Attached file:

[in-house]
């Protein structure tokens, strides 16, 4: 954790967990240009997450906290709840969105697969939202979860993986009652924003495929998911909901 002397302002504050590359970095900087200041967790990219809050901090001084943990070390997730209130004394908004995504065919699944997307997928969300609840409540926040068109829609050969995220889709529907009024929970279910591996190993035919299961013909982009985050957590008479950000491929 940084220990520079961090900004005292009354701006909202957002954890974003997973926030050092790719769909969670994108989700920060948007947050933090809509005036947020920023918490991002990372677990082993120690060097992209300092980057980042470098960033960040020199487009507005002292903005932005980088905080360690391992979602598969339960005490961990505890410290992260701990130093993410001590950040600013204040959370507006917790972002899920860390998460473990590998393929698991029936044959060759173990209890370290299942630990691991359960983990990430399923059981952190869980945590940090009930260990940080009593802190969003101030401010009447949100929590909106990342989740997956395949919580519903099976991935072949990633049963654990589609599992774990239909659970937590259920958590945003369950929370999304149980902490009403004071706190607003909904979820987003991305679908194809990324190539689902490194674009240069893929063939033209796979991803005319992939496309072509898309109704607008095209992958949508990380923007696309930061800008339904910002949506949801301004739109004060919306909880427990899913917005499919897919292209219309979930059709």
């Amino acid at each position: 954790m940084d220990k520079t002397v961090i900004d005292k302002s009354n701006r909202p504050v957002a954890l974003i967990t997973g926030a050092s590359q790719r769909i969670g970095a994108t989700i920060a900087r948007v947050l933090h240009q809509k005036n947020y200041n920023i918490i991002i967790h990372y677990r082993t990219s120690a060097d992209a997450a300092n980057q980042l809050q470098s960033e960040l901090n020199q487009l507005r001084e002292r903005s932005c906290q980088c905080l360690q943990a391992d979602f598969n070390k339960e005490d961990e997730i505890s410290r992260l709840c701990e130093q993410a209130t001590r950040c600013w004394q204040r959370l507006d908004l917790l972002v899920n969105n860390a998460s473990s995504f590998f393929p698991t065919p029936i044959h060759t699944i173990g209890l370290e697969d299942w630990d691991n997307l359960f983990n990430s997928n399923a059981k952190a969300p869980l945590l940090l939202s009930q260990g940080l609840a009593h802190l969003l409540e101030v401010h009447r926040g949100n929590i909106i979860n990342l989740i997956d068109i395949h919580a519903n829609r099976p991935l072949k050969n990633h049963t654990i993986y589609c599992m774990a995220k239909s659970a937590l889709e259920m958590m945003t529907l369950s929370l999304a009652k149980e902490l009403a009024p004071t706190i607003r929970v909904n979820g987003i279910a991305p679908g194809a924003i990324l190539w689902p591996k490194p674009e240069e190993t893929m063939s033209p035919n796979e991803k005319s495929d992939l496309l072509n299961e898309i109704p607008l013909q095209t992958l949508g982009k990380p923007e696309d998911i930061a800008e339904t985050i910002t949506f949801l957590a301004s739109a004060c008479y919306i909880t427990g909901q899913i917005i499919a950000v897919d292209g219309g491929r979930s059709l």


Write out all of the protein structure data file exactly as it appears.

[in-house]
């Protein structure tokens, strides 16, 4: 954790967990240009997450906290709840969105697969939202979860993986009652924003495929998911909901 002397302002504050590359970095900087200041967790990219809050901090001084943990070390997730209130004394908004995504065919699944997307997928969300609840409540926040068109829609050969995220889709529907009024929970279910591996190993035919299961013909982009985050957590008479950000491929 940084220990520079961090900004005292009354701006909202957002954890974003997973926030050092790719769909969670994108989700920060948007947050933090809509005036947020920023918490991002990372677990082993120690060097992209300092980057980042470098960033960040020199487009507005002292903005932005980088905080360690391992979602598969339960005490961990505890410290992260701990130093993410001590950040600013204040959370507006917790972002899920860390998460473990590998393929698991029936044959060759173990209890370290299942630990691991359960983990990430399923059981952190869980945590940090009930260990940080009593802190969003101030401010009447949100929590909106990342989740997956395949919580519903099976991935072949990633049963654990589609599992774990239909659970937590259920958590945003369950929370999304149980902490009403004071706190607003909904979820987003991305679908194809990324190539689902490194674009240069893929063939033209796979991803005319992939496309072509898309109704607008095209992958949508990380923007696309930061800008339904910002949506949801301004739109004060919306909880427990899913917005499919897919292209219309979930059709």
């Amino acid at each position: 954790m940084d220990k520079t002397v961090i900004d005292k302002s009354n701006r909202p504050v957002a954890l974003i967990t997973g926030a050092s590359q790719r769909i969670g970095a994108t989700i920060a900087r948007v947050l933090h240009q809509k005036n947020y200041n920023i918490i991002i967790h990372y677990r082993t990219s120690a060097d992209a997450a300092n980057q980042l809050q470098s960033e960040l901090n020199q487009l507005r001084e002292r903005s932005c906290q980088c905080l360690q943990a391992d979602f598969n070390k339960e005490d961990e997730i505890s410290r992260l709840c701990e130093q993410a209130t001590r950040c600013w004394q204040r959370l507006d908004l917790l972002v899920n969105n860390a998460s473990s995504f590998f393929p698991t065919p029936i044959h060759t699944i173990g209890l370290e697969d299942w630990d691991n997307l359960f983990n990430s997928n399923a059981k952190a969300p869980l945590l940090l939202s009930q260990g940080l609840a009593h802190l969003l409540e101030v401010h009447r926040g949100n929590i909106i979860n990342l989740i997956d068109i395949h919580a519903n829609r099976p991935l072949k050969n990633h049963t654990i993986y589609c599992m774990a995220k239909s659970a937590l889709e259920m958590m945003t529907l369950s929370l999304a009652k149980e902490l009403a009024p004071t706190i607003r929970v909904n979820g987003i279910a991305p679908g194809a924003i990324l190539w689902p591996k490194p674009e240069e190993t893929m063939s033209p035919n796979e991803k005319s495929d992939l496309l072509n299961e898309i109704p607008l013909q095209t992958l949508g982009k990380p923007e696309d998911i930061a800008e339904t985050i910002t949506f949801l957590a301004s739109a004060c008479y919306i909880t427990g909901q899913i917005i499919a950000v897919d292209g219309g491929r979930s059709l």